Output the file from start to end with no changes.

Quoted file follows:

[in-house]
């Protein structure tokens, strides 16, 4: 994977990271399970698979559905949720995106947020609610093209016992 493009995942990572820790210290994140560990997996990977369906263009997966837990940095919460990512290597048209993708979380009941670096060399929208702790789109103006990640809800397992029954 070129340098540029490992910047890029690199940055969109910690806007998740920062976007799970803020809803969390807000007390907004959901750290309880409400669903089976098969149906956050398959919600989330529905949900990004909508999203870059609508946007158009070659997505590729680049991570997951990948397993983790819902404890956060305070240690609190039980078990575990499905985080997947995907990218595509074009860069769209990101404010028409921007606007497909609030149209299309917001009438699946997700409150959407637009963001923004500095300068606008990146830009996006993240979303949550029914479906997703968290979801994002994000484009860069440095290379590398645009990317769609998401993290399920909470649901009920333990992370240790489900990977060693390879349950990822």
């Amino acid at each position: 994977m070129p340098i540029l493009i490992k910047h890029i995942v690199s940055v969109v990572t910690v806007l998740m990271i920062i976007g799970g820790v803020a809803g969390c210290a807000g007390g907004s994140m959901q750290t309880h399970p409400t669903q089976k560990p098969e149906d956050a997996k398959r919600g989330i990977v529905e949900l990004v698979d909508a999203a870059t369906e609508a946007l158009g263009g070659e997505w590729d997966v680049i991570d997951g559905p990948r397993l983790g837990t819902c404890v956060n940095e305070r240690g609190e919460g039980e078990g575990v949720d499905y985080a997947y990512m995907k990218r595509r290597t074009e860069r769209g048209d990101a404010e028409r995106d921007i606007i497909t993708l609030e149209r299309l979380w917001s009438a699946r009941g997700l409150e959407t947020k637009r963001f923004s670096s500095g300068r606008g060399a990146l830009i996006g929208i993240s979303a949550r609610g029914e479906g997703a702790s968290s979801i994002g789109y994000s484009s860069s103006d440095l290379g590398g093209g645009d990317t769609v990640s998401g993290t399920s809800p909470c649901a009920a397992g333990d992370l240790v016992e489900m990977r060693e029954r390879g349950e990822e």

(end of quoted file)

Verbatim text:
[in-house]
């Protein structure tokens, strides 16, 4: 994977990271399970698979559905949720995106947020609610093209016992 493009995942990572820790210290994140560990997996990977369906263009997966837990940095919460990512290597048209993708979380009941670096060399929208702790789109103006990640809800397992029954 070129340098540029490992910047890029690199940055969109910690806007998740920062976007799970803020809803969390807000007390907004959901750290309880409400669903089976098969149906956050398959919600989330529905949900990004909508999203870059609508946007158009070659997505590729680049991570997951990948397993983790819902404890956060305070240690609190039980078990575990499905985080997947995907990218595509074009860069769209990101404010028409921007606007497909609030149209299309917001009438699946997700409150959407637009963001923004500095300068606008990146830009996006993240979303949550029914479906997703968290979801994002994000484009860069440095290379590398645009990317769609998401993290399920909470649901009920333990992370240790489900990977060693390879349950990822």
């Amino acid at each position: 994977m070129p340098i540029l493009i490992k910047h890029i995942v690199s940055v969109v990572t910690v806007l998740m990271i920062i976007g799970g820790v803020a809803g969390c210290a807000g007390g907004s994140m959901q750290t309880h399970p409400t669903q089976k560990p098969e149906d956050a997996k398959r919600g989330i990977v529905e949900l990004v698979d909508a999203a870059t369906e609508a946007l158009g263009g070659e997505w590729d997966v680049i991570d997951g559905p990948r397993l983790g837990t819902c404890v956060n940095e305070r240690g609190e919460g039980e078990g575990v949720d499905y985080a997947y990512m995907k990218r595509r290597t074009e860069r769209g048209d990101a404010e028409r995106d921007i606007i497909t993708l609030e149209r299309l979380w917001s009438a699946r009941g997700l409150e959407t947020k637009r963001f923004s670096s500095g300068r606008g060399a990146l830009i996006g929208i993240s979303a949550r609610g029914e479906g997703a702790s968290s979801i994002g789109y994000s484009s860069s103006d440095l290379g590398g093209g645009d990317t769609v990640s998401g993290t399920s809800p909470c649901a009920a397992g333990d992370l240790v016992e489900m990977r060693e029954r390879g349950e990822e």